- People that own overseas assets may have the opportunity to include those assets in their Australian Will.
- In some cases, however, the overseas assets are not able to be included in your Australian Will because that particular country does not form part of the list prepared by the International Wills Convention.
- When people want to prepare their Will, it is important to disclose all your assets to your legal practitioner so that they can advise you whether your overseas assets can be included in your Australian Will.
Ensuring Your Overseas Assets are Accounted for in Your Will
Many Australians have ties to countries outside Australia and in those countries, they may own assets such as real estate or shares. When preparing your Last Will and Testament, you may be wondering what happens to your overseas assets.
With Estate Planning, there are two methods that we can use to ensure that your overseas assets are accounted for, including:
- A paragraph in your Will that includes your overseas assets; or
- A paragraph in your Will which excludes assets in a particular country so that your Australian Will does not affect your overseas assets.
The two methods above are governed by the International Wills Convention (Convention Providing A Uniform Law On The Form Of An International Will dated 26.10.1973) (“Convention”). This Convention provides an extensive list of countries that can be included in Australian Wills. This means that your Will in Australia will also act as the directions for the overseas assets in the specified country and therefore you are not required to complete a Will in that particular country.
However, with the countries not included in the Convention, you are not able to account for those overseas assets in your Australian Will and you should include a clause to exclude that country from your Will. This exclusion clause will mean that any Will prepared in that country will not be cancelled out by your Australian Will and that both the Wills (the Australian one and your overseas one) will be used side by side.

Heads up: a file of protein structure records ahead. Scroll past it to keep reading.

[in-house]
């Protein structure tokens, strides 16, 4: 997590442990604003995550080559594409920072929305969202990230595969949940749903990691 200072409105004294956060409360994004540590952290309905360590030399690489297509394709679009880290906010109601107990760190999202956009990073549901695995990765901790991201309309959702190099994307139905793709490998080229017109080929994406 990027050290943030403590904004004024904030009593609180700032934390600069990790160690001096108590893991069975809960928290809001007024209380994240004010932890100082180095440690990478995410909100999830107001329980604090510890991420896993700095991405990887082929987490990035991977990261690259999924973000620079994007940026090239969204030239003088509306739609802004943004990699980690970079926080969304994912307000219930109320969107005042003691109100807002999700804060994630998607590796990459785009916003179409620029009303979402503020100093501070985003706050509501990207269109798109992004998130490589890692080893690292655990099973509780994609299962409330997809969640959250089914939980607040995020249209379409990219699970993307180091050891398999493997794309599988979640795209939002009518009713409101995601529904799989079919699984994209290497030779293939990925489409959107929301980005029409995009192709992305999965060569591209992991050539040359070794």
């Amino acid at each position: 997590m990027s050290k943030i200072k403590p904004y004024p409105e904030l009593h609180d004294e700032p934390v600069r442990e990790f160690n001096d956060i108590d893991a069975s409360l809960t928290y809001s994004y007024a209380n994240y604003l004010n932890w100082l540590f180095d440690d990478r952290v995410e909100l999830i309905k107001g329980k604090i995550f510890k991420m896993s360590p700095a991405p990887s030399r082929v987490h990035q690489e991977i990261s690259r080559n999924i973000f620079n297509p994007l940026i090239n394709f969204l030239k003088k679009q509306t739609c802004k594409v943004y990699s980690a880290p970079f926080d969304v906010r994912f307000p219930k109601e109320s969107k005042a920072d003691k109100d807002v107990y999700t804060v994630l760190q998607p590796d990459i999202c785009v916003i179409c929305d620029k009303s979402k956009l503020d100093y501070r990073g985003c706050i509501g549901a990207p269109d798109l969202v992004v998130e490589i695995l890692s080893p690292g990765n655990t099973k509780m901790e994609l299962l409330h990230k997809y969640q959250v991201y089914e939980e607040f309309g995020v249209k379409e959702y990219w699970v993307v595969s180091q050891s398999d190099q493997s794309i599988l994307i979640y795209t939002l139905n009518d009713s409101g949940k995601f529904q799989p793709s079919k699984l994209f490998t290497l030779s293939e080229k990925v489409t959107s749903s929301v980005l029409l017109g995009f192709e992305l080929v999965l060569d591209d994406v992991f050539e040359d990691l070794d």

If you do not adequately dispose of all of your assets, it may be found that your estate is a partial intestacy, meaning that you have not adequately disposed of all of your assets and your Executor will need to conduct two (2) types of processes through the Court to ensure all of your assets are correctly disposed of.
If you are able to include your overseas assets in your Will, a second document must be prepared and signed, which is referred to as an ‘International Wills Certificate’. This certificate must be signed by an Australian Legal Practitioner or Public Notary, as it stipulates that the requirements of the Convention have been met.
Further, if you are including your overseas assets in your Will, then a requirement by the Convention is that you have two (2) independent witnesses sign the Will, as opposed to one (1) independent witness.
As a general guide, a list of the countries that can be included in your Australian Will are as follows:
|Sierra Leone||Slovenia||United Kingdom|
|United States of America|
Importantly, if you have assets overseas, it is important that you disclose all your assets to your legal practitioner so that they can advise you whether your overseas assets can be included in your Australian Will.
This blog is merely general and non-specific information on the subject matter and is not and should not be considered or relied on as legal advice. Coutts is not responsible for any cost, expense, loss or liability whatsoever to this blog, including all or any reliance on this blog or use or application of this blog by you.